Faculty Focus Friday is a new Q&A series that highlights individual faculty members in various academic programs around Spalding University. The first faculty member we’ll meet is Assistant Professor Minda Reves, who is in her first year as Director of the Bachelor of Fine Arts in Creative Writing program within the School of Liberal Studies. Reves, who holds a bachelor’s degree from the University of Louisville and an MFA in Creative Writing from the University of California-Riverside, is a successful freelance writer outside of her teaching duties. She’s had articles in essays published by the Oxford American, Longreads, the Los Angeles Review of Books, the Guardian, the Washington Post, Teen Vogue, Dropbox and elsewhere. She is an active member of Louisville’s literary scene serving on the Young Author’s Greenhouse board and leading community-based writing workshops for Sarabande’s Writing Labs.
What do you like about working and teaching at Spalding?
I love the students and my colleagues and staff. Everyone is great, and there is a lot of openness, positivity, compassion and willingness to learn about each other amongst everyone on campus.
What is your academic specialty, areas of expertise or research?
I am the director of the undergraduate creative writing program. Personally, I write personal essays, memoir and a lot of article and content writing.
Why is your program a good option for new students to consider as their major?
A lot of times students who are passionate about creative writing seem to shy away from it because either society or their parents have taught them that there is no money in writing despite the fact that there are millions of people around the world making a living as writers. I feel like college is the place for exploring what you are passionate about, and over the years we have pulled away from that. As the new director of the program, I am putting an emphasis on giving students the freedom and empowering them to find out what fascinates them through creative art. I am also realistic because I know after their time here they have to go into the workforce, and I have a strong understanding of what a writer’s life can look like. Whether you want to write full time, or if you have a day job and need to remain connected to the writing community, I can help these young writers find their path.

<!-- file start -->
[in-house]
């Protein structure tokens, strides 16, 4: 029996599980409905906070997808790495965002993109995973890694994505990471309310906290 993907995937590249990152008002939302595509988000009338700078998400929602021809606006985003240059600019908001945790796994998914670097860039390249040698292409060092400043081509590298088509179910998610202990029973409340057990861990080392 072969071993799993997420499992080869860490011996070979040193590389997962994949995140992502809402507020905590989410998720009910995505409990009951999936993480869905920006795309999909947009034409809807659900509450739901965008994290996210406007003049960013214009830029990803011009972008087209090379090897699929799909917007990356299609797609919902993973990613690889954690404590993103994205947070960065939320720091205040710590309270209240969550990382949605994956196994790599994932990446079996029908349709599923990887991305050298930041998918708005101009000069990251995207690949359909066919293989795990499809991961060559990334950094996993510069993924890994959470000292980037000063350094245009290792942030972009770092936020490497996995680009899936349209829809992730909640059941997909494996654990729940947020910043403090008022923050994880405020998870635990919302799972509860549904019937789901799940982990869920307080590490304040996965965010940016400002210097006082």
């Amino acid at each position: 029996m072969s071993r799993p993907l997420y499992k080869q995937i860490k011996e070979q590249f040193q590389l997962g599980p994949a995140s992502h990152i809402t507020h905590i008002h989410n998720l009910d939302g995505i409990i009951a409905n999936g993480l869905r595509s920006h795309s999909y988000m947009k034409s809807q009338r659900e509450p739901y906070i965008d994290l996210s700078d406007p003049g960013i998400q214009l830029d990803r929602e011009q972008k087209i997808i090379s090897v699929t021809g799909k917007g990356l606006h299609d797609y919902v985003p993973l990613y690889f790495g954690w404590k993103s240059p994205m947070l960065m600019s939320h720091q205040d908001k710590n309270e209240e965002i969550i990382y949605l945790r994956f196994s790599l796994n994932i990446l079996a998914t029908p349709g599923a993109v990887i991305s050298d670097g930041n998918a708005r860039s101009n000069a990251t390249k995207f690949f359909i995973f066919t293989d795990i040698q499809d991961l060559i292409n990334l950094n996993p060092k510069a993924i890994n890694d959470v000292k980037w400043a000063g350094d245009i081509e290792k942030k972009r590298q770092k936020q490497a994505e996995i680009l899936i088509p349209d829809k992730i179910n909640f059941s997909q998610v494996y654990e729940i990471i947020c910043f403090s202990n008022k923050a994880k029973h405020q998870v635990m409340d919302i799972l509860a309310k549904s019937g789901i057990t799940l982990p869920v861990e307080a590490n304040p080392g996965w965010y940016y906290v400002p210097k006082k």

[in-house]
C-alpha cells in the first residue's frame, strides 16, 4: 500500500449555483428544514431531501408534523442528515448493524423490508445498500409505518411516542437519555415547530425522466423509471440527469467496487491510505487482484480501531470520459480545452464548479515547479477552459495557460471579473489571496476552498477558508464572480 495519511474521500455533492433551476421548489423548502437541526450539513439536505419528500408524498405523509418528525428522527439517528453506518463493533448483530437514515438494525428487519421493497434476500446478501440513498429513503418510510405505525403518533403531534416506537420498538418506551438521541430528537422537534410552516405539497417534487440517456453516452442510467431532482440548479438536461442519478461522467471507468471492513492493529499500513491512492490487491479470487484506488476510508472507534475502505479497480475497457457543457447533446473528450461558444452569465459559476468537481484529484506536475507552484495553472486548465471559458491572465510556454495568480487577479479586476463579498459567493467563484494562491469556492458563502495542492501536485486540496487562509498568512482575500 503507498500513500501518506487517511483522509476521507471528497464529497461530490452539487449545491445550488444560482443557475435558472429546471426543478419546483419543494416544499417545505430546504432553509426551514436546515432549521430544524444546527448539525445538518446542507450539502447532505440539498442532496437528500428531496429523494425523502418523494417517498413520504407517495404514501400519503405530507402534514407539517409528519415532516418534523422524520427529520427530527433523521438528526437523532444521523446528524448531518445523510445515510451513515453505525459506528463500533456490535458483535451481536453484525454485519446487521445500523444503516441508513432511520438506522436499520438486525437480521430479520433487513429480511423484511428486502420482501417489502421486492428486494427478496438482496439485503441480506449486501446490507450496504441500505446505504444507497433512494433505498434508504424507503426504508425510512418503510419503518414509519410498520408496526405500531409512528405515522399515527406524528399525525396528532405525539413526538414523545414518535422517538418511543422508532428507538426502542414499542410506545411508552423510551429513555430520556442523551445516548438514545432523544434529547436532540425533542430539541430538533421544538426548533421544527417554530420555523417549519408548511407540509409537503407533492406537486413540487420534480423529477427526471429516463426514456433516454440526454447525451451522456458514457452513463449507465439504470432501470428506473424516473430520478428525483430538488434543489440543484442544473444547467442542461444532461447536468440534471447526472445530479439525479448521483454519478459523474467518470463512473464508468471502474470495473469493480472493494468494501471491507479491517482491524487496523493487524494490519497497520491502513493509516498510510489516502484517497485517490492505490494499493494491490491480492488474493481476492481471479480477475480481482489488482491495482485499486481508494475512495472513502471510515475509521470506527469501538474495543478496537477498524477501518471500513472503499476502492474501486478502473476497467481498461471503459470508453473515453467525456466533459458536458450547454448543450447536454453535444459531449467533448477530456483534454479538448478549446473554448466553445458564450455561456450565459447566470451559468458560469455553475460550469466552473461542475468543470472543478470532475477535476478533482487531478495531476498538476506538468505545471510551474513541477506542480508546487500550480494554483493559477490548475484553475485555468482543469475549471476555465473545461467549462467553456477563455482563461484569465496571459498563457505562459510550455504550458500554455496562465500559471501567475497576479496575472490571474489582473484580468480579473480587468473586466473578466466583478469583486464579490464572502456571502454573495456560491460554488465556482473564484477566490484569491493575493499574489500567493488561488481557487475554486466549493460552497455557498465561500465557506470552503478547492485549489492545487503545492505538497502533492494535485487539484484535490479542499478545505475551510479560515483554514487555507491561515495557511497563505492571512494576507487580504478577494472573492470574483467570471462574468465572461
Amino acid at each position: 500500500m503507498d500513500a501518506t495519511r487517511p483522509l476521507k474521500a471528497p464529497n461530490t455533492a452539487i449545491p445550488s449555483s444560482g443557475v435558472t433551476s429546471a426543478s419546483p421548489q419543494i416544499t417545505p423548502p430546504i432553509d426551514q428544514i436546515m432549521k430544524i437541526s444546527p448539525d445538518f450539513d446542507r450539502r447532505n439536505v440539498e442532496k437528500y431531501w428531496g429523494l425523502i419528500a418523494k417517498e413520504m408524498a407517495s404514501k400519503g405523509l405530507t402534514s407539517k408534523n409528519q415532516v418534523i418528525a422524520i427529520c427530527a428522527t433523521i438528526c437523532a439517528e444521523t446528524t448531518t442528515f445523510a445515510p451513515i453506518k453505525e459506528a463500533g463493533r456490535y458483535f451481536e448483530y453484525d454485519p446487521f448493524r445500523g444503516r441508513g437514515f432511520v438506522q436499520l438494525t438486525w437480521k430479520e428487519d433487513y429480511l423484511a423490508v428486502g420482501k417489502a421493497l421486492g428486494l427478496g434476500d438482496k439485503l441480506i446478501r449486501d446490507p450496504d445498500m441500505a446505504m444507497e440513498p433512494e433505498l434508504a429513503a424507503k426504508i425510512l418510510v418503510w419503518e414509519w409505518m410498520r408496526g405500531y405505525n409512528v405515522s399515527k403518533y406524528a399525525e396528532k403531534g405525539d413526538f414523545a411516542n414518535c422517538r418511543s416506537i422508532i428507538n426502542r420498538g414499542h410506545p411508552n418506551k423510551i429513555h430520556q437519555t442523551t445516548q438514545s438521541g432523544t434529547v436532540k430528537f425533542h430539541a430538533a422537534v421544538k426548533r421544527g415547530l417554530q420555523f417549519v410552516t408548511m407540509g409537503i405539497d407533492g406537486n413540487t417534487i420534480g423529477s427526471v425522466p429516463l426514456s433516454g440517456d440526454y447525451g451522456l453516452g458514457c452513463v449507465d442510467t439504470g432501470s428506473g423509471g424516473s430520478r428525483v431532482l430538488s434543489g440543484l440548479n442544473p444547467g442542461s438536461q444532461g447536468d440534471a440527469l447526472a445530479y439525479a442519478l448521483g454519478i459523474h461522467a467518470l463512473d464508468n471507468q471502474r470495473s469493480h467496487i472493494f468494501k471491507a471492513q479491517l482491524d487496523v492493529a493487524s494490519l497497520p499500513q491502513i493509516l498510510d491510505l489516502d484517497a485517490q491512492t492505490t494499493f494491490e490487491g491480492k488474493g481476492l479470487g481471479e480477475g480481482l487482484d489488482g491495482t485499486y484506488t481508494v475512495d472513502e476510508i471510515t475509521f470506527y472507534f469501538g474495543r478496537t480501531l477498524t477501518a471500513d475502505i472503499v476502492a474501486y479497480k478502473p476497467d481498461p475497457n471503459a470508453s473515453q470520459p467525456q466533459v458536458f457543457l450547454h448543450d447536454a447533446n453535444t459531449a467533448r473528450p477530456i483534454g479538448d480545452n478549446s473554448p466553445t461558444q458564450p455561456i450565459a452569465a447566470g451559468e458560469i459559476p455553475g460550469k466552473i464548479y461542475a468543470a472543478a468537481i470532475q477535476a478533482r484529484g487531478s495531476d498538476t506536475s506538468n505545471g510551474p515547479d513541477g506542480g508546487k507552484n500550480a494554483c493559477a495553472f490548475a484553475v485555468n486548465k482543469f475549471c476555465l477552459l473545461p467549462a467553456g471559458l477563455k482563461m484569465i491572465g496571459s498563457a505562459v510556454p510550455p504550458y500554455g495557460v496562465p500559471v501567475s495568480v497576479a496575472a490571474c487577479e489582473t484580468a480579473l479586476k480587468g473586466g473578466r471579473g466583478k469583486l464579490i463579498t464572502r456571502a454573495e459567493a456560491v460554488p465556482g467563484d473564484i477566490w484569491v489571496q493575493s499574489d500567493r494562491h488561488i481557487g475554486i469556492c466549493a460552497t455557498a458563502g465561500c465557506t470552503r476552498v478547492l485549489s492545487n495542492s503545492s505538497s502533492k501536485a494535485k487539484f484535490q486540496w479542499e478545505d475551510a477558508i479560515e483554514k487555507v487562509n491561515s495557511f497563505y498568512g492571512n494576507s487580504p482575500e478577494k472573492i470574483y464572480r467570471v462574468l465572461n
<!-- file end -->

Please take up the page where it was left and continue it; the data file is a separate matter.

What is an interesting thing that you keep in your office?
I have a pretty minimalist aesthetic, so I think the most interesting thing about my office is how empty it is. I’m sure I will get more books and things, but I am into design and decor and have a specific aesthetic that will prevail as I spend more time in this office.
What is the most rewarding part of your job?
Getting to see people grow and light up as they are encountering new thoughts. I also find it rewarding that the same cycle is happening within me. I learn just as much from my students as they learn from me.
At Spalding, we like to say, “Today is a great day to change the world.” How do you think your role at Spalding is helping you change the world or the world of your students?
Changing the world starts with changing people, and the first person you can change is yourself. I think when students or peers see you are willing to change it inspires others to grow and change as people. Change is scary, and it’s easier to stay small and closed off. But the more you face your fears and step up, I think that inspires others, and it becomes a chain reaction.
Follow the Spalding BFA in Creative Writing program on Instagram at @spaldingcreativewritingbfa